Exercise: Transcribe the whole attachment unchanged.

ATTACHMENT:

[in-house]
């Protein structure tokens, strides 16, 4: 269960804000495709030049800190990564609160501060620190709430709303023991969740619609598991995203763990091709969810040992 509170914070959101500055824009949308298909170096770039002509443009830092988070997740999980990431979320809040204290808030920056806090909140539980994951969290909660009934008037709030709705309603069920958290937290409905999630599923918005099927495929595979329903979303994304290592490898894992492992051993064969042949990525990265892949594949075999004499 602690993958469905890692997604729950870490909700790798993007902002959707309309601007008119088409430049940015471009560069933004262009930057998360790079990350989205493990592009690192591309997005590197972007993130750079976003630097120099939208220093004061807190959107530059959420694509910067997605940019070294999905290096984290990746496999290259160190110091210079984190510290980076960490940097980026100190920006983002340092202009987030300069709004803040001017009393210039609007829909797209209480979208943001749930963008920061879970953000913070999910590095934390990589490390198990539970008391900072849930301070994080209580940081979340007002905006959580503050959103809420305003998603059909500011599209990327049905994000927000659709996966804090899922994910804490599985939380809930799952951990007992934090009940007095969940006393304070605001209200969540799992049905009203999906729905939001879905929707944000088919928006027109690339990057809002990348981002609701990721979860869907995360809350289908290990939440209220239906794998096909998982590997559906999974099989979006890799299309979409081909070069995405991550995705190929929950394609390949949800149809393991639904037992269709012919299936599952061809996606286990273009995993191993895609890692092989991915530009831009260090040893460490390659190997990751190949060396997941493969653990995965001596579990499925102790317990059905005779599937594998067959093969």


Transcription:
[in-house]
């Protein structure tokens, strides 16, 4: 269960804000495709030049800190990564609160501060620190709430709303023991969740619609598991995203763990091709969810040992 509170914070959101500055824009949308298909170096770039002509443009830092988070997740999980990431979320809040204290808030920056806090909140539980994951969290909660009934008037709030709705309603069920958290937290409905999630599923918005099927495929595979329903979303994304290592490898894992492992051993064969042949990525990265892949594949075999004499 602690993958469905890692997604729950870490909700790798993007902002959707309309601007008119088409430049940015471009560069933004262009930057998360790079990350989205493990592009690192591309997005590197972007993130750079976003630097120099939208220093004061807190959107530059959420694509910067997605940019070294999905290096984290990746496999290259160190110091210079984190510290980076960490940097980026100190920006983002340092202009987030300069709004803040001017009393210039609007829909797209209480979208943001749930963008920061879970953000913070999910590095934390990589490390198990539970008391900072849930301070994080209580940081979340007002905006959580503050959103809420305003998603059909500011599209990327049905994000927000659709996966804090899922994910804490599985939380809930799952951990007992934090009940007095969940006393304070605001209200969540799992049905009203999906729905939001879905929707944000088919928006027109690339990057809002990348981002609701990721979860869907995360809350289908290990939440209220239906794998096909998982590997559906999974099989979006890799299309979409081909070069995405991550995705190929929950394609390949949800149809393991639904037992269709012919299936599952061809996606286990273009995993191993895609890692092989991915530009831009260090040893460490390659190997990751190949060396997941493969653990995965001596579990499925102790317990059905005779599937594998067959093969």